Run annually, on the first Saturday in May, over a mile and a quarter at Churchill Downs in Louisville, Kentucky, the Kentucky Derby is, of course, the first leg of the American Triple Crown. The race was established in 1875 and, although contested over a mile and a half until 1896, has been run without interruption ever since. Fillies receive a 5lb weight-for-sex allowance from colts but, even so, in 149 renewals of ‘The Run for the Roses’, just three have managed to beat their male counterparts.
The first to do so was Regret on May 8, 1915. Bred and owned by Harry Whitney, trained by James Rowe Sr. and well ridden by Joseph ‘Joe’ Notter, Regret made all the running and drew clear in the closing stages to win, eased down, by two lengths. According to Martin ‘Matt’ Winn, President of Churchill Downs, the Kentucky Derby ‘needed only a victory by Regret [who was based in New York] to create for us some coast-to-coast publicity, and Regret did not fail us.’
It was not until 65 years later, on May 3, 1980, that another filly won the Kentucky Derby. The filly in question was Genuine Risk, bred and owned by Diana Firestone, trained by LeRoy Jolley and ridden by Jacinto Vásquez. Settled early, Genuine Risk made ground approaching the half-mile marker and took command in the home straight, beating Rumbo by a length. She remains the only filly to finish in the money in all three Triple Crown races, subsequently finishing second, under controversial circumstances, in the Preakness Stakes and second again in the Belmont Stakes.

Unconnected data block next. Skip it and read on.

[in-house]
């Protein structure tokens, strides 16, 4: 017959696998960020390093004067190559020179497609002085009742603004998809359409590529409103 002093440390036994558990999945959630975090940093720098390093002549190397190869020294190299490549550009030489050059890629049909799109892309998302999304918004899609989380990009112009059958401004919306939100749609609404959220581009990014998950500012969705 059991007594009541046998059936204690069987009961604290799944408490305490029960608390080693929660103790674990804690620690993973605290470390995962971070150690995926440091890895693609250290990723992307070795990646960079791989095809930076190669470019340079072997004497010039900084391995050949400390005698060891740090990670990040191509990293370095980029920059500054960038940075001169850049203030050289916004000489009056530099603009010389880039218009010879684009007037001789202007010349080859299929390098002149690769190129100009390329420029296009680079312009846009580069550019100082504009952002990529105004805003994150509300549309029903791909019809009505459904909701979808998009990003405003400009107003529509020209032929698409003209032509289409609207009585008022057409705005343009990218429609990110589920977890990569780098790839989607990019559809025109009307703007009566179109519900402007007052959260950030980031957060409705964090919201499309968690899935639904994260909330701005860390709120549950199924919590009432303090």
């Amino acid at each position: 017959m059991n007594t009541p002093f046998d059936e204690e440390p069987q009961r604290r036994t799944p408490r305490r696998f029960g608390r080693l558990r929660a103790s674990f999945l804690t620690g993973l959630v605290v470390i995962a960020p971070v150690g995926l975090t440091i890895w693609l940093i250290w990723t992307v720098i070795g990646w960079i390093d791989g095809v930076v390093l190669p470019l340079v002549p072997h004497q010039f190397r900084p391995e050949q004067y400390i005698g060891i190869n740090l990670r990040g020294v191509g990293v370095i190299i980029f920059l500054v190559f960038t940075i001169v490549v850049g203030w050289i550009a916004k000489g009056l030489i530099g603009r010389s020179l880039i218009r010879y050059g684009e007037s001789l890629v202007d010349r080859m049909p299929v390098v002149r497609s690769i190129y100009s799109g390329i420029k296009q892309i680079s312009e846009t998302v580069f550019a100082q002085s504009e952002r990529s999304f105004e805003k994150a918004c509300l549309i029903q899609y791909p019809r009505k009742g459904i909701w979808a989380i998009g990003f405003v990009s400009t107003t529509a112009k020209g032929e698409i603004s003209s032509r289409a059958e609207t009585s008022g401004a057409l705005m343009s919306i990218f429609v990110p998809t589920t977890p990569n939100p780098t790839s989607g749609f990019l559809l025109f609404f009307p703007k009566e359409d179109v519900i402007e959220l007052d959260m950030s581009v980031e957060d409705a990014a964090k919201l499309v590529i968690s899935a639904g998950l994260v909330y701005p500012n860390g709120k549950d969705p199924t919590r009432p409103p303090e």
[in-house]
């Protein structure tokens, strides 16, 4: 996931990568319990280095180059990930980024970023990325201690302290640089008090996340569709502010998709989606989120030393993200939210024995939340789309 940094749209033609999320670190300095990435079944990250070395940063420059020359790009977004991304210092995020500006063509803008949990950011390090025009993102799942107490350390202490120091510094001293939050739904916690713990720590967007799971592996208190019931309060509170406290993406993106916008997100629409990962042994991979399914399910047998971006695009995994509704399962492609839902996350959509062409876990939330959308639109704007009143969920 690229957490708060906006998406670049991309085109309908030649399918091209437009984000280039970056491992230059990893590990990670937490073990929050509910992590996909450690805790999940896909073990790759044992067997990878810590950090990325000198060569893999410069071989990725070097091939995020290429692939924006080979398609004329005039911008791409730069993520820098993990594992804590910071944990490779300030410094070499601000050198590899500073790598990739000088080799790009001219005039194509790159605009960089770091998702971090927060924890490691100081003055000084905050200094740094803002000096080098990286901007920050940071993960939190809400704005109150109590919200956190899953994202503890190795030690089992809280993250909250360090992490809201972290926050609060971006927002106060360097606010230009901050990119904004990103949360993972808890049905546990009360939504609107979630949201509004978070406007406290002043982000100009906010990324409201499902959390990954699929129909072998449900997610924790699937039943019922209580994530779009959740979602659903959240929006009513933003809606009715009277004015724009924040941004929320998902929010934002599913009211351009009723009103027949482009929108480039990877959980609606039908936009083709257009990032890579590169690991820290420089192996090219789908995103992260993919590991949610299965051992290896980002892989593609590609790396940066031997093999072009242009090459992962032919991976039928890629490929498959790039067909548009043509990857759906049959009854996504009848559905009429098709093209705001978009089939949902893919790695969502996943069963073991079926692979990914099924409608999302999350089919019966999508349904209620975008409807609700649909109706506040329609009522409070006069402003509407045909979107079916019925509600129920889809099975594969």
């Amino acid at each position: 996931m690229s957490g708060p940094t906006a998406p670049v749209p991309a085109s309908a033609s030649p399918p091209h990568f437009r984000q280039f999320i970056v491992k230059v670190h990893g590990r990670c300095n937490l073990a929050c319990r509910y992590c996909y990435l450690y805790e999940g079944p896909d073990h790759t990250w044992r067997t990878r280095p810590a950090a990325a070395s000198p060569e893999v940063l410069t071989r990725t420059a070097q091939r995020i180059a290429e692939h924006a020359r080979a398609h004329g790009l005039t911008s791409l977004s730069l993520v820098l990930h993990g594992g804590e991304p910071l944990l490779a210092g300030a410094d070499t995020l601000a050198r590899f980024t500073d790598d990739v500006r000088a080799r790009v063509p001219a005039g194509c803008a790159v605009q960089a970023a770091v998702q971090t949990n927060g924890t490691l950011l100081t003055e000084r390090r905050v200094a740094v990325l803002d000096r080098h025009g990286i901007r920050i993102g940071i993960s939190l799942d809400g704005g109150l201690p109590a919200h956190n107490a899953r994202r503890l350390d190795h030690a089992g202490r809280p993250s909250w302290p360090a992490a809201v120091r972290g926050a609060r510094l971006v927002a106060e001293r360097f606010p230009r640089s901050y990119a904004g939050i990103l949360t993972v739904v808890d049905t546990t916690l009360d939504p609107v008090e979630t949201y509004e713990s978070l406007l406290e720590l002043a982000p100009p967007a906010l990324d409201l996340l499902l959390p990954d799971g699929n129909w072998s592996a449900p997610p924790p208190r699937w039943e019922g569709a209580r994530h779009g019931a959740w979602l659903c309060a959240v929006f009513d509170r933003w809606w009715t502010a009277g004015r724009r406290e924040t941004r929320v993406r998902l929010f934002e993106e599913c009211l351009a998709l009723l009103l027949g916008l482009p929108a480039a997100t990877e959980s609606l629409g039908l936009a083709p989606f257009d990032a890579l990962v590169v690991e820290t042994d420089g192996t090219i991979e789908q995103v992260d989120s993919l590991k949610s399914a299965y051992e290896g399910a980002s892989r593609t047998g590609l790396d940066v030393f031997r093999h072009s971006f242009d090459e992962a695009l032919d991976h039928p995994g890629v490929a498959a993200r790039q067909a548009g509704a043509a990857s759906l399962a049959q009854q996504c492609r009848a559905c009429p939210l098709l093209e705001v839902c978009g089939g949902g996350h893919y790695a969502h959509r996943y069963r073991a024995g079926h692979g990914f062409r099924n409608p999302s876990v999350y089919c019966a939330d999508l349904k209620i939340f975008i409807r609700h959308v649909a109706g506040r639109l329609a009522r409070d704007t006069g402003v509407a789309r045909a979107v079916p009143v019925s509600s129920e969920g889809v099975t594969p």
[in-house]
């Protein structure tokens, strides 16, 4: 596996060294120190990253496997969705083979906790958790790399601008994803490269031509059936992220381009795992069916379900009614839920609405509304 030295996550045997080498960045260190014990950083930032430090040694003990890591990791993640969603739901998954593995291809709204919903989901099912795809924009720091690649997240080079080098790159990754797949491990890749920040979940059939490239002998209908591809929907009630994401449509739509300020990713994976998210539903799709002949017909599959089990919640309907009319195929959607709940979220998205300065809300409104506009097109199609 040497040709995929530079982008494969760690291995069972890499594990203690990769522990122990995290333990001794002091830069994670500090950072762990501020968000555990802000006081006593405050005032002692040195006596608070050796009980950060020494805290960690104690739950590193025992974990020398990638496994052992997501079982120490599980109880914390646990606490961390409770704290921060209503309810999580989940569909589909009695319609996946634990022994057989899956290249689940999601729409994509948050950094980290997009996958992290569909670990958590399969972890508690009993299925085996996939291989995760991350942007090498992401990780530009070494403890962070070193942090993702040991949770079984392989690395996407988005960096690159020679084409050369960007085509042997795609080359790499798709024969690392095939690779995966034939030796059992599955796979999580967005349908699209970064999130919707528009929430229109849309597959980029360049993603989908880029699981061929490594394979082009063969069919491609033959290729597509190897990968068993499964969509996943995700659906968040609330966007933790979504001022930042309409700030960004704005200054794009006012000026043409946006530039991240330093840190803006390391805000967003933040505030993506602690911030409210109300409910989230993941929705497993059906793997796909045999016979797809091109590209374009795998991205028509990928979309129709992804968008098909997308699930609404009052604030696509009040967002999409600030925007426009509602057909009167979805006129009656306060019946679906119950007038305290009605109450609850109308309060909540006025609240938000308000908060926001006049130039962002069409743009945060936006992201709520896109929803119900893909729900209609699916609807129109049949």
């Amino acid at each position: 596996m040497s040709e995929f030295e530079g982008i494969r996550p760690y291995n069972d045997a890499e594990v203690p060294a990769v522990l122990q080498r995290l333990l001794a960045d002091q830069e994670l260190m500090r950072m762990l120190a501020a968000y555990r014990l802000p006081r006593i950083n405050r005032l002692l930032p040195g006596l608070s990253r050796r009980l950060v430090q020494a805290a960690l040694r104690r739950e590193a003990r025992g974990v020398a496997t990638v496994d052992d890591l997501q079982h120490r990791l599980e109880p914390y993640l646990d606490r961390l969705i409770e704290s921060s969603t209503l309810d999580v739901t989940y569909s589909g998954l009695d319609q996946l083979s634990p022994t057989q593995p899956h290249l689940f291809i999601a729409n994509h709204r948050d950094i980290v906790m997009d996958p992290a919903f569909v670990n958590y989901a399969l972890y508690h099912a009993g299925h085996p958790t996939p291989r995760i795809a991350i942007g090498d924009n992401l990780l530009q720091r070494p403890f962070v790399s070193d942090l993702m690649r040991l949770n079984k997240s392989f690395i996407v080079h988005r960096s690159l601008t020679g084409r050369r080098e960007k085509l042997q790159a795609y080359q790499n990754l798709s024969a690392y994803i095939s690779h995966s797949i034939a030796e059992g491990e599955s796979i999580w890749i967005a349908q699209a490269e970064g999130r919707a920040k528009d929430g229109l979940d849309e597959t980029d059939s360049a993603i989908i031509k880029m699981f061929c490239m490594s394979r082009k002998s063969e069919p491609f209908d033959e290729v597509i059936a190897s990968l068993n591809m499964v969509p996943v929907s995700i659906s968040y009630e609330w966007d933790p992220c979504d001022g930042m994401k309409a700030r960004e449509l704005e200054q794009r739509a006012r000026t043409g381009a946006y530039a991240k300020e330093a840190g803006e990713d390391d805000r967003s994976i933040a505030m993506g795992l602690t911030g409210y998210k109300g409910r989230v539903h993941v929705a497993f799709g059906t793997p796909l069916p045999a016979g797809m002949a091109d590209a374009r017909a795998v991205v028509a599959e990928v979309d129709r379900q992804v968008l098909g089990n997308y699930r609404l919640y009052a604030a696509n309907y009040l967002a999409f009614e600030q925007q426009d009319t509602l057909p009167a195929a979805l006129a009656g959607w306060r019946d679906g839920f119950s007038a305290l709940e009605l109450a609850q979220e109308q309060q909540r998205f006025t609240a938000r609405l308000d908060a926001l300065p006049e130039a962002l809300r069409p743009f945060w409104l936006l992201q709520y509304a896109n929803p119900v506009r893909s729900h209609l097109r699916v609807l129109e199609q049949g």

Last, but by no means least, on the short list of winning fillies is Winning Colors, who enjoyed her 15 minutes – or, rather, 2 minutes and 2.2 seconds – of fame on May 7, 1988. Owned by Eugene Klein, trained by Darrell Lukas and ridden by Gary Stevens, she, too, made all the running and held on grimly close home to win by a neck. She, too, contested the Preakness Stakes and Belmont Stakes, finishing third in behind Risen Star in the former, but unplaced behind the same rival in the latter.